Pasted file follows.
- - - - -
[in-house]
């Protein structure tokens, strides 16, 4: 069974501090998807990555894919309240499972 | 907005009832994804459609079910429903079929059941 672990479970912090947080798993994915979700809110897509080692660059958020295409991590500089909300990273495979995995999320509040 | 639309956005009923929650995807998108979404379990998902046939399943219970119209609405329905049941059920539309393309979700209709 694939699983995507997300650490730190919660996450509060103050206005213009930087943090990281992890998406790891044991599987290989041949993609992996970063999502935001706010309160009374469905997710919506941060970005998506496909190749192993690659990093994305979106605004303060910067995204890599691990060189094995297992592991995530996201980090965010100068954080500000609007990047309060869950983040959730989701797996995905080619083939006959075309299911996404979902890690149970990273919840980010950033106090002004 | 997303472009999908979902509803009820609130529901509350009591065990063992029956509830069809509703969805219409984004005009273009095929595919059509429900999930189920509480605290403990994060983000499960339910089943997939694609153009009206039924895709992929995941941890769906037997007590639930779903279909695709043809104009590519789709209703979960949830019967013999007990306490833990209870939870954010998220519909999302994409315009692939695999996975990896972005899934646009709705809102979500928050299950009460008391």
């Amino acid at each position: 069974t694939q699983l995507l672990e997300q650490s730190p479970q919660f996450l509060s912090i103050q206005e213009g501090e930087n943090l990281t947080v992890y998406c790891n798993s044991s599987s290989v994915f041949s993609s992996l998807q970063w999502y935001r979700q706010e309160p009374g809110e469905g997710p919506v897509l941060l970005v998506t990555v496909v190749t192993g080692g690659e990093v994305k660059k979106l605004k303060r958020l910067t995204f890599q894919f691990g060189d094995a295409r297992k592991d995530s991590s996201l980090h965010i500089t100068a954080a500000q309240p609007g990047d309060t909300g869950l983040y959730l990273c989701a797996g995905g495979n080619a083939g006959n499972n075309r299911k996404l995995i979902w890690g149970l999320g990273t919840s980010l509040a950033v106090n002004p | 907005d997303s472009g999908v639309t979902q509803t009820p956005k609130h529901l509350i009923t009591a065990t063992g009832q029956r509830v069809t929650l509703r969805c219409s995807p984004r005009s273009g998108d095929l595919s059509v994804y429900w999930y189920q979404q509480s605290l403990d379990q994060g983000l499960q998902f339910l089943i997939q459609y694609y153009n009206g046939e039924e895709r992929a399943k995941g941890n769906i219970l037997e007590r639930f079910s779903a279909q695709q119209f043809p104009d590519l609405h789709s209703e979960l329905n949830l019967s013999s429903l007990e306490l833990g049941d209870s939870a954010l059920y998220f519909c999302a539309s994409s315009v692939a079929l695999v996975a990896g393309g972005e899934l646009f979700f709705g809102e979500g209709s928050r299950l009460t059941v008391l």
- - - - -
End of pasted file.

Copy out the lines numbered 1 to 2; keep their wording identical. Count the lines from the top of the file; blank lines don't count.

[in-house]
């Protein structure tokens, strides 16, 4: 069974501090998807990555894919309240499972 | 907005009832994804459609079910429903079929059941 672990479970912090947080798993994915979700809110897509080692660059958020295409991590500089909300990273495979995995999320509040 | 639309956005009923929650995807998108979404379990998902046939399943219970119209609405329905049941059920539309393309979700209709 694939699983995507997300650490730190919660996450509060103050206005213009930087943090990281992890998406790891044991599987290989041949993609992996970063999502935001706010309160009374469905997710919506941060970005998506496909190749192993690659990093994305979106605004303060910067995204890599691990060189094995297992592991995530996201980090965010100068954080500000609007990047309060869950983040959730989701797996995905080619083939006959075309299911996404979902890690149970990273919840980010950033106090002004 | 997303472009999908979902509803009820609130529901509350009591065990063992029956509830069809509703969805219409984004005009273009095929595919059509429900999930189920509480605290403990994060983000499960339910089943997939694609153009009206039924895709992929995941941890769906037997007590639930779903279909695709043809104009590519789709209703979960949830019967013999007990306490833990209870939870954010998220519909999302994409315009692939695999996975990896972005899934646009709705809102979500928050299950009460008391």